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Can former President Chen Shui-bian be pardoned?
Publication Date : 23-04-2014
Political pundits are making suggestions that former President Chen Shui-bian be pardoned to soften the deepening antagonism of the Democratic Progressive Party against President Ma Ying-jeou's Kuomintang in the aftermath of the devastating Sunflower student movement.
Demands for transparency in the conclusion of cross-strait agreements notwithstanding, the student activists just wanted to reawaken the distrust of Ma the Chinese mainlander and reassert Taiwan independence, of which Chen in prison for corruption and graft is a totem, by storming the Executive Yuan and occupying the Legislative Yuan for 24 days.
Ma's pardon certainly will mitigate the increasingly sharp confrontation between the two parties, though it can't lower the antagonism. But he can't and shouldn't exculpate Chen Shui-bian, whose corruption and graft trial hasn't been completed.
The president has the exclusive prerogative to pardon any criminal, but no pardon should be granted unless that criminal repents what he or she has done. Chen has never repented, and instead claimed all the money he had raked in would be used to establish his republic of Taiwan.
Is Chen going to retract his claim and repent?
While Chen was still in detention, he alleged that a U.S. military government has occupied Taiwan since the end of the Second World War, and continues to occupy the island even today. He pleaded with the U.S. Military Court of Appeals in Washington to order the nonexistent American military government of Taiwan to instruct President Ma to immediately release him and countermand his sentence of life imprisonment.
In a desperate attempt to escape imprisonment, he claimed that during his two terms as president, he was aware of the existence of the U.S. military government, and carried out its orders.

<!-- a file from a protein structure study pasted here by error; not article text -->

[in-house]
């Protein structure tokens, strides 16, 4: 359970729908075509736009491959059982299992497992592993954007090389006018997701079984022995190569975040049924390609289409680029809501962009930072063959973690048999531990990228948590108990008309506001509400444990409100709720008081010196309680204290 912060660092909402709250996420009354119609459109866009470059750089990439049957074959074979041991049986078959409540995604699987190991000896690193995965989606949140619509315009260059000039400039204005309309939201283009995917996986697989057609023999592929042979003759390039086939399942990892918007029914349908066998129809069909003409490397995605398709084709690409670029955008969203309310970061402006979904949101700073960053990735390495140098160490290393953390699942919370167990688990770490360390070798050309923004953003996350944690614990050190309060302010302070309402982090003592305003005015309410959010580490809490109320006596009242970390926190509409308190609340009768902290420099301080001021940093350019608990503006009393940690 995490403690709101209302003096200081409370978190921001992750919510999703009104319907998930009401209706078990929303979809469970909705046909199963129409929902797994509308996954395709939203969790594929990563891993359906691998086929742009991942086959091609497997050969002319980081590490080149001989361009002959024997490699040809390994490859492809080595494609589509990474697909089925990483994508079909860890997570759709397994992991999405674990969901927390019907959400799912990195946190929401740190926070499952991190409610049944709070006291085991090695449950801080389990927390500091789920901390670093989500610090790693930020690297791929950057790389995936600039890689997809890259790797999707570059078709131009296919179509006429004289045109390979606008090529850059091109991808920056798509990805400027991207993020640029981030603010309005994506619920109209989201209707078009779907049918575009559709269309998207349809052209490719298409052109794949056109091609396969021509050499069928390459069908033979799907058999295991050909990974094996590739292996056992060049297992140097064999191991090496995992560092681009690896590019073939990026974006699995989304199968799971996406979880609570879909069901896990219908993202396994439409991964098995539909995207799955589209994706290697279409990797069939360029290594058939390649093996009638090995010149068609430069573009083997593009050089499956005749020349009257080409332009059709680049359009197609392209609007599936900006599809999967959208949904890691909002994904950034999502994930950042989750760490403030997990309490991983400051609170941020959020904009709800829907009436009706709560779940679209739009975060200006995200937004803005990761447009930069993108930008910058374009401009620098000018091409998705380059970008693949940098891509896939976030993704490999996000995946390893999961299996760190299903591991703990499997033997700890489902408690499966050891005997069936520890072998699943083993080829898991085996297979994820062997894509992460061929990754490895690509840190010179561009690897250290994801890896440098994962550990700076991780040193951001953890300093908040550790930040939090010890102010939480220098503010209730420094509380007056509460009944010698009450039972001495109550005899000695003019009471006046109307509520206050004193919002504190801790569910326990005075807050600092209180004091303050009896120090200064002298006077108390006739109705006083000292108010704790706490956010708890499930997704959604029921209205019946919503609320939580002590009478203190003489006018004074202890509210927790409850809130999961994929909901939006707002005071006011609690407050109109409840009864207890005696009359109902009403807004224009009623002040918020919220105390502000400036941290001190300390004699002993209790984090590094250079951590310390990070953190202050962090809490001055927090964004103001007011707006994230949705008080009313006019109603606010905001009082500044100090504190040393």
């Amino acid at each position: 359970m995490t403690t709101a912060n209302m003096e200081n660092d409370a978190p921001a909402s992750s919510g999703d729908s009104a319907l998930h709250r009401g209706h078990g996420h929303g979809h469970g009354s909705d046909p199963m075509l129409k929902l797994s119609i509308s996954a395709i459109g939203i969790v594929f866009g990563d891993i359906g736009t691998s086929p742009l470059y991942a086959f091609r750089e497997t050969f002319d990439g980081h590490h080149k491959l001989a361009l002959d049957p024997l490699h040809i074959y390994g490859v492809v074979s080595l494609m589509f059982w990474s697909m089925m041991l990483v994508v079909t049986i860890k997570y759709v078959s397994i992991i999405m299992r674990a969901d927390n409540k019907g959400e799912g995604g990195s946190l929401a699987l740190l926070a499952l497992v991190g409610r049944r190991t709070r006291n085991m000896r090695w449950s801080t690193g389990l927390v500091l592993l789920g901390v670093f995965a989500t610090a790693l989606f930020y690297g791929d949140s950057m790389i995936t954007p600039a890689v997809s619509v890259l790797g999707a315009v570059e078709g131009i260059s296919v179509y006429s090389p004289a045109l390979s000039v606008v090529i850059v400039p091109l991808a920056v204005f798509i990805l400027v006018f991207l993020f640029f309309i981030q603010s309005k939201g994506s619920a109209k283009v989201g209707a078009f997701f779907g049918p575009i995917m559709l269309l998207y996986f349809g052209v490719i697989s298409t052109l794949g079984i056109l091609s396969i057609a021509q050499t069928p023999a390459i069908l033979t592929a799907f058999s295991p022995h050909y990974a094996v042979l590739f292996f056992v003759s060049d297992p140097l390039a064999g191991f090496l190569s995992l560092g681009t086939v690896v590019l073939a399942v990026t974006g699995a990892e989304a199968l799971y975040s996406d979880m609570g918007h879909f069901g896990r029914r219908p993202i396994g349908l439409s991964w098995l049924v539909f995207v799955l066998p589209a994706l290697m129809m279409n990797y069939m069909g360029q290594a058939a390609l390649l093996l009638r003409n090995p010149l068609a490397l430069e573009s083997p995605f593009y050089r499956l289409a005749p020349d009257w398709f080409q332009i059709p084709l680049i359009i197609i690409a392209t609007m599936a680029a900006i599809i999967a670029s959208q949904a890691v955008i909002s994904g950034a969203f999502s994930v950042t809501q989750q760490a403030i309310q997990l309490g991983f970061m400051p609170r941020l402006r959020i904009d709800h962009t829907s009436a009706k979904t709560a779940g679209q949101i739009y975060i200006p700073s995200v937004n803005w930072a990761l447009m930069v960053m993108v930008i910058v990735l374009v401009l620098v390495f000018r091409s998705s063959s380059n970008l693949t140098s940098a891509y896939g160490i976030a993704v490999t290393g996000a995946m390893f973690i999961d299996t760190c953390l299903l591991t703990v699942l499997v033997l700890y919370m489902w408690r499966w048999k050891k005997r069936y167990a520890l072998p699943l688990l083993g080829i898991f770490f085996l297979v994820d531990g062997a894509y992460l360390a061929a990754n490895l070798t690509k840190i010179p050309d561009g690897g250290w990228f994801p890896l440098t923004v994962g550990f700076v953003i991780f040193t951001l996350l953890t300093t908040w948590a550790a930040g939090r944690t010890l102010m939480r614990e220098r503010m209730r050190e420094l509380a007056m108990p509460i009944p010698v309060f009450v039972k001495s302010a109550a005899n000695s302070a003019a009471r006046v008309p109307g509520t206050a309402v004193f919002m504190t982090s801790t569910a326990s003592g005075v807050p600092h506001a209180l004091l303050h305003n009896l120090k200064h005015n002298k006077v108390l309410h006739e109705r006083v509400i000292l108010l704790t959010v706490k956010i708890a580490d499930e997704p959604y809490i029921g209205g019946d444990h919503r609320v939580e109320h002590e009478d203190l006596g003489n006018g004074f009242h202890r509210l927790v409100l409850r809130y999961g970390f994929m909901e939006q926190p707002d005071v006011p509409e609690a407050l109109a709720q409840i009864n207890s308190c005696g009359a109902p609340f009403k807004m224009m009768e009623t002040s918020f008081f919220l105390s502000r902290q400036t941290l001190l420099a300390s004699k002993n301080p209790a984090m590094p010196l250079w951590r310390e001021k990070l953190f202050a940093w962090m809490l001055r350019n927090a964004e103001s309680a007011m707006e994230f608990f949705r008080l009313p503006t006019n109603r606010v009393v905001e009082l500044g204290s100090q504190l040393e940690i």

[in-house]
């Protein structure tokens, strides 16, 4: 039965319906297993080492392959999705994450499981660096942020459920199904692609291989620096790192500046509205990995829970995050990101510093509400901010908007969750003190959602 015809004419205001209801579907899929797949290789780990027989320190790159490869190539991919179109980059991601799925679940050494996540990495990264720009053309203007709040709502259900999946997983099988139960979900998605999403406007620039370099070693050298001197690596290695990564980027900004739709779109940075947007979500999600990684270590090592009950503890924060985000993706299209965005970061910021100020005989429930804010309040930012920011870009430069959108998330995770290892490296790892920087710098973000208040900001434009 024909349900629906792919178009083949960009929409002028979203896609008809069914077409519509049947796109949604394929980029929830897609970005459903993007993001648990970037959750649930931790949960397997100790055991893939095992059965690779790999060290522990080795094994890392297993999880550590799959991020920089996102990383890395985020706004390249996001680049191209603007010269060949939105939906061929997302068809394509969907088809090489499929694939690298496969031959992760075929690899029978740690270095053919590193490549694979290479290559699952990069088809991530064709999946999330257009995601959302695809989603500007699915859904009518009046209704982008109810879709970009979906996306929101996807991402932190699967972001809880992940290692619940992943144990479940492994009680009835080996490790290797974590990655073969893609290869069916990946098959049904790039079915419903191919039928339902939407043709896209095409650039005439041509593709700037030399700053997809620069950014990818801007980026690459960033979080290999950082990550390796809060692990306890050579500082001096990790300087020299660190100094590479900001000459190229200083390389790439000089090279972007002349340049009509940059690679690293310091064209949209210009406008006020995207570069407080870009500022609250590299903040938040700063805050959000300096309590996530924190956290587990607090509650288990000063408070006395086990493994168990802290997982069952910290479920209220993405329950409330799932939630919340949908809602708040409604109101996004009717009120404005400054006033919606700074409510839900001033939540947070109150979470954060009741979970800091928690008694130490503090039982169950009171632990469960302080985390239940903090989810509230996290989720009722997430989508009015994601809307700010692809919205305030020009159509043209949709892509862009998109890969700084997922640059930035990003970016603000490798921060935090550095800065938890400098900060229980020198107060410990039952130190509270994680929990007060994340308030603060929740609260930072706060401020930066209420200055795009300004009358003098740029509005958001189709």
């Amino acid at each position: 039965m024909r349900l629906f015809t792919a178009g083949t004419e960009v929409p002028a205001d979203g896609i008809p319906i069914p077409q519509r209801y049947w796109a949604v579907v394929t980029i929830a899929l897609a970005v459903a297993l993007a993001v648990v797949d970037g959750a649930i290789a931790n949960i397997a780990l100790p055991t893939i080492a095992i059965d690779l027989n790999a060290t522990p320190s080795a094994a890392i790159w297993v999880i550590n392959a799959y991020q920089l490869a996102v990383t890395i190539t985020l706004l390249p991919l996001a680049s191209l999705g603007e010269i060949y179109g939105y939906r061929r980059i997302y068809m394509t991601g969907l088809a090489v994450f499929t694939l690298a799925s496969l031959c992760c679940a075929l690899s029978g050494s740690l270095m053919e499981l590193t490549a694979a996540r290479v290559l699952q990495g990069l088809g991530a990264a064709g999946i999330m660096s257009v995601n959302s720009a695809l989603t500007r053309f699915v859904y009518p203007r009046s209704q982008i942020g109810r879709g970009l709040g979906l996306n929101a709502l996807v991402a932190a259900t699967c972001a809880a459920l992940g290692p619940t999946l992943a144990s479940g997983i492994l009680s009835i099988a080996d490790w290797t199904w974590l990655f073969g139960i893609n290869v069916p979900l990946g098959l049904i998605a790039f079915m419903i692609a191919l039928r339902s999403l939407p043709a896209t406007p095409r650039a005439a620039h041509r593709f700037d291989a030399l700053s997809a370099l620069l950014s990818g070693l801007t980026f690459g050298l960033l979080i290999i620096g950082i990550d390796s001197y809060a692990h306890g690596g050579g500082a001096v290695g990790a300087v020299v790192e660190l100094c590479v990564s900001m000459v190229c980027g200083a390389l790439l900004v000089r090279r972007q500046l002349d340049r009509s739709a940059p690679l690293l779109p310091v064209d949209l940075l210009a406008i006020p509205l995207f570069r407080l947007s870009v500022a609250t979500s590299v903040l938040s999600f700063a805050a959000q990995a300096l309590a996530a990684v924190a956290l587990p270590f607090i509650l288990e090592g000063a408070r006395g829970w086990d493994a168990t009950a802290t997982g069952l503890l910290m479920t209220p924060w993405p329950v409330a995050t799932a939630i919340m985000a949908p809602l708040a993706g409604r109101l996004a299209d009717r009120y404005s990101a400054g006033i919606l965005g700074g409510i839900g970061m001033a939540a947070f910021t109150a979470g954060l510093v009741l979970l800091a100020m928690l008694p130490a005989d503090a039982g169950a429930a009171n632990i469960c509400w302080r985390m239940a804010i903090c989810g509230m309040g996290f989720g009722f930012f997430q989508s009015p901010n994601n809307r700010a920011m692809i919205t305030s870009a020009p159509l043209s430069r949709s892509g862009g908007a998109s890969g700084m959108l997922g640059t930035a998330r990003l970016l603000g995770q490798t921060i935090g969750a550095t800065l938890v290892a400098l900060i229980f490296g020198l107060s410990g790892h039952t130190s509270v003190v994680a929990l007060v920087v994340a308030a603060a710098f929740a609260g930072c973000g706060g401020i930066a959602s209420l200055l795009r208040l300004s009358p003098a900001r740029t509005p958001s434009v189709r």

He declared he was in fact an agent of that military government and the colonial governor of Taiwan for the United States, receiving orders from the chairman of the American Institute in Taiwan while he served as president of the Republic of China for eight years.
Roger C. S. Lin, a Chinese American lawyer who filed Chen's appeal with the U.S. military appellate court, helped organise a Taiwan civil government on February 2, 2008 to pave the way for his release. The civil government claims the right to rule Taiwan in collaboration with the American military government as part of the United States, which Lin claims still legally occupies the island. Cheng Chung-mo, a former vice president of the Judicial Yuan, heads the civil government, which held a world congress on April 25, 2010, and opened an office in Washington, D.C. on September 8, 2010.
Of course, Chen was not prosecuted for his claim. As a matter of fact, he should be tried for treason, but no legal action has been taken against him. Can Ma pardon a self-proclaimed traitor?
Though not charged, Chen is responsible for tearing Taiwan asunder. To win elections for his Democratic Progressive Party, he stoked the feud between the Hoklo-Hakka majority and the minority of Chinese mainlanders, those immigrants who came to Taiwan from China after 1945 and their offspring, who were born and brought up on the island.
His creeping independence policy was instrumental in promoting a “hate-China” campaign that divided the people into two groups, one for Taiwan independence and the other for eventual unification with China.
Taiwan lost the communal harmony it had tried hard to achieve over the past six decades. Come election time, friends become foes and even families are divided. That is a crime against the country, unpunishable according to Taiwan's statute law, albeit Chen is unpardonable just for this reason alone.
President Ma and anybody who succeeds him, in particular the Democratic Progressive Party standard bearer who is most likely to win the presidential election of 2016, cannot and should not pardon Chen Shui-bian, unless he repents and asks for mercy.